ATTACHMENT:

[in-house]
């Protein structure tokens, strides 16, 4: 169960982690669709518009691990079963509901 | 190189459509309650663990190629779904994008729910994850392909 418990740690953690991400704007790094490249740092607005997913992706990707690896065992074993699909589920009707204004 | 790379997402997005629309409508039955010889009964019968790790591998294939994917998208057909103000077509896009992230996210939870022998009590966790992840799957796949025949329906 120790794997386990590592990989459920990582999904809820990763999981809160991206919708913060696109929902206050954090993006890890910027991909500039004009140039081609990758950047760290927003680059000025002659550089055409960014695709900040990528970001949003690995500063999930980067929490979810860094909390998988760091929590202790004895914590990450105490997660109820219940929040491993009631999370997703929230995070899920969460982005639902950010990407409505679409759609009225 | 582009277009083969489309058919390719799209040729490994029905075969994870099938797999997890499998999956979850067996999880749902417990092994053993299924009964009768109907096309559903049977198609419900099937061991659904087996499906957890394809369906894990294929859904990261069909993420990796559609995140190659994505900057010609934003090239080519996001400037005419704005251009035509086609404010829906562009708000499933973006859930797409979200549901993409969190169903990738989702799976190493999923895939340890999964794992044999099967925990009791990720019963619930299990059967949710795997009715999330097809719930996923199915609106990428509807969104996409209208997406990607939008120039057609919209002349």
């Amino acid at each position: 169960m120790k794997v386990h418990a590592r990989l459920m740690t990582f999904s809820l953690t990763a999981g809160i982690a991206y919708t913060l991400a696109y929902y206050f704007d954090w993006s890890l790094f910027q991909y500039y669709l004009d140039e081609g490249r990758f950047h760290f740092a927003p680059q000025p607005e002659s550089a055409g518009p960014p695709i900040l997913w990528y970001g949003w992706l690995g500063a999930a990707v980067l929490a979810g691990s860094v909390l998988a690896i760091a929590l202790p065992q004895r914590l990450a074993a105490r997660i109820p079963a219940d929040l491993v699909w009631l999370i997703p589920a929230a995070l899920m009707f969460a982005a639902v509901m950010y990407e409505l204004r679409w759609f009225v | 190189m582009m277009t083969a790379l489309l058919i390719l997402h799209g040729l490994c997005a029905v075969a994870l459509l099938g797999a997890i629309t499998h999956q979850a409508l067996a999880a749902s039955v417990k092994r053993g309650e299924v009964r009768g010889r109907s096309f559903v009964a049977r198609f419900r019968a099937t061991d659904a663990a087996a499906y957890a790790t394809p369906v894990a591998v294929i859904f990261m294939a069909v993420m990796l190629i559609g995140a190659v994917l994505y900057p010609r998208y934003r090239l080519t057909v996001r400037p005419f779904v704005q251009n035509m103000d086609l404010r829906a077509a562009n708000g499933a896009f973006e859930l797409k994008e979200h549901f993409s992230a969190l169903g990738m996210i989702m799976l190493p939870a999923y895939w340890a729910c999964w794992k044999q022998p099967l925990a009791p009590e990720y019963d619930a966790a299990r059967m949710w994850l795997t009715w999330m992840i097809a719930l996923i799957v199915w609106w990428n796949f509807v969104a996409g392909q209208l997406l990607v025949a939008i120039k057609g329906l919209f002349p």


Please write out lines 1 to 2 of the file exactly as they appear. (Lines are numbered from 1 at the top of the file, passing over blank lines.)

[in-house]
């Protein structure tokens, strides 16, 4: 169960982690669709518009691990079963509901 | 190189459509309650663990190629779904994008729910994850392909 418990740690953690991400704007790094490249740092607005997913992706990707690896065992074993699909589920009707204004 | 790379997402997005629309409508039955010889009964019968790790591998294939994917998208057909103000077509896009992230996210939870022998009590966790992840799957796949025949329906 120790794997386990590592990989459920990582999904809820990763999981809160991206919708913060696109929902206050954090993006890890910027991909500039004009140039081609990758950047760290927003680059000025002659550089055409960014695709900040990528970001949003690995500063999930980067929490979810860094909390998988760091929590202790004895914590990450105490997660109820219940929040491993009631999370997703929230995070899920969460982005639902950010990407409505679409759609009225 | 582009277009083969489309058919390719799209040729490994029905075969994870099938797999997890499998999956979850067996999880749902417990092994053993299924009964009768109907096309559903049977198609419900099937061991659904087996499906957890394809369906894990294929859904990261069909993420990796559609995140190659994505900057010609934003090239080519996001400037005419704005251009035509086609404010829906562009708000499933973006859930797409979200549901993409969190169903990738989702799976190493999923895939340890999964794992044999099967925990009791990720019963619930299990059967949710795997009715999330097809719930996923199915609106990428509807969104996409209208997406990607939008120039057609919209002349």